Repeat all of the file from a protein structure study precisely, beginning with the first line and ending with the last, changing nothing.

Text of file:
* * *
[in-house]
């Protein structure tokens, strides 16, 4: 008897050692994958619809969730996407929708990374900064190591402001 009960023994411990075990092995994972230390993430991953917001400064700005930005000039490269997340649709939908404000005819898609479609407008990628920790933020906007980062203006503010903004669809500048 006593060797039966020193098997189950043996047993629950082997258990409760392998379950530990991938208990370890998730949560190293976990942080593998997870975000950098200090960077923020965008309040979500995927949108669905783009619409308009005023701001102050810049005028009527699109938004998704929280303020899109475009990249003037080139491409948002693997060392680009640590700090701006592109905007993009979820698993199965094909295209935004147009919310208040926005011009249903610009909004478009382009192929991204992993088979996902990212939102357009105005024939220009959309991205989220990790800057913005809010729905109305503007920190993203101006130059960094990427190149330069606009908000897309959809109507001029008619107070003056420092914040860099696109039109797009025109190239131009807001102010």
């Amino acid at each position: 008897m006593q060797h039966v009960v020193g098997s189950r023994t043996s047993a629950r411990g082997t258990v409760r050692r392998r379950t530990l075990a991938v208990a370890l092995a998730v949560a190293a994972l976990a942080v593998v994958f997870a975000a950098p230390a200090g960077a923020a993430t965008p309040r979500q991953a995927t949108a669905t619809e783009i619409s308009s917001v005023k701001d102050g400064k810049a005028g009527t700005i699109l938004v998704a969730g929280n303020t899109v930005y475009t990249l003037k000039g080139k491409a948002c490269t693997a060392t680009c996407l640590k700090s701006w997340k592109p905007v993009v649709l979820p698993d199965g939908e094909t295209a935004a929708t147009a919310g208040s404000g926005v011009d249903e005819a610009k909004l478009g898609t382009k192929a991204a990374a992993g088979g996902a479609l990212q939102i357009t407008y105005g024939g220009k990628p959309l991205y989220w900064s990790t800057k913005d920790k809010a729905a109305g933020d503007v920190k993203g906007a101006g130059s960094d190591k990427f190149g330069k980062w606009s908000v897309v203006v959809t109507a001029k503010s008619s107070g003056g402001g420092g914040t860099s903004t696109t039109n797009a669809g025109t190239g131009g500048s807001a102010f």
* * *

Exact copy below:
[in-house]
């Protein structure tokens, strides 16, 4: 008897050692994958619809969730996407929708990374900064190591402001 009960023994411990075990092995994972230390993430991953917001400064700005930005000039490269997340649709939908404000005819898609479609407008990628920790933020906007980062203006503010903004669809500048 006593060797039966020193098997189950043996047993629950082997258990409760392998379950530990991938208990370890998730949560190293976990942080593998997870975000950098200090960077923020965008309040979500995927949108669905783009619409308009005023701001102050810049005028009527699109938004998704929280303020899109475009990249003037080139491409948002693997060392680009640590700090701006592109905007993009979820698993199965094909295209935004147009919310208040926005011009249903610009909004478009382009192929991204992993088979996902990212939102357009105005024939220009959309991205989220990790800057913005809010729905109305503007920190993203101006130059960094990427190149330069606009908000897309959809109507001029008619107070003056420092914040860099696109039109797009025109190239131009807001102010």
């Amino acid at each position: 008897m006593q060797h039966v009960v020193g098997s189950r023994t043996s047993a629950r411990g082997t258990v409760r050692r392998r379950t530990l075990a991938v208990a370890l092995a998730v949560a190293a994972l976990a942080v593998v994958f997870a975000a950098p230390a200090g960077a923020a993430t965008p309040r979500q991953a995927t949108a669905t619809e783009i619409s308009s917001v005023k701001d102050g400064k810049a005028g009527t700005i699109l938004v998704a969730g929280n303020t899109v930005y475009t990249l003037k000039g080139k491409a948002c490269t693997a060392t680009c996407l640590k700090s701006w997340k592109p905007v993009v649709l979820p698993d199965g939908e094909t295209a935004a929708t147009a919310g208040s404000g926005v011009d249903e005819a610009k909004l478009g898609t382009k192929a991204a990374a992993g088979g996902a479609l990212q939102i357009t407008y105005g024939g220009k990628p959309l991205y989220w900064s990790t800057k913005d920790k809010a729905a109305g933020d503007v920190k993203g906007a101006g130059s960094d190591k990427f190149g330069k980062w606009s908000v897309v203006v959809t109507a001029k503010s008619s107070g003056g402001g420092g914040t860099s903004t696109t039109n797009a669809g025109t190239g131009g500048s807001a102010f």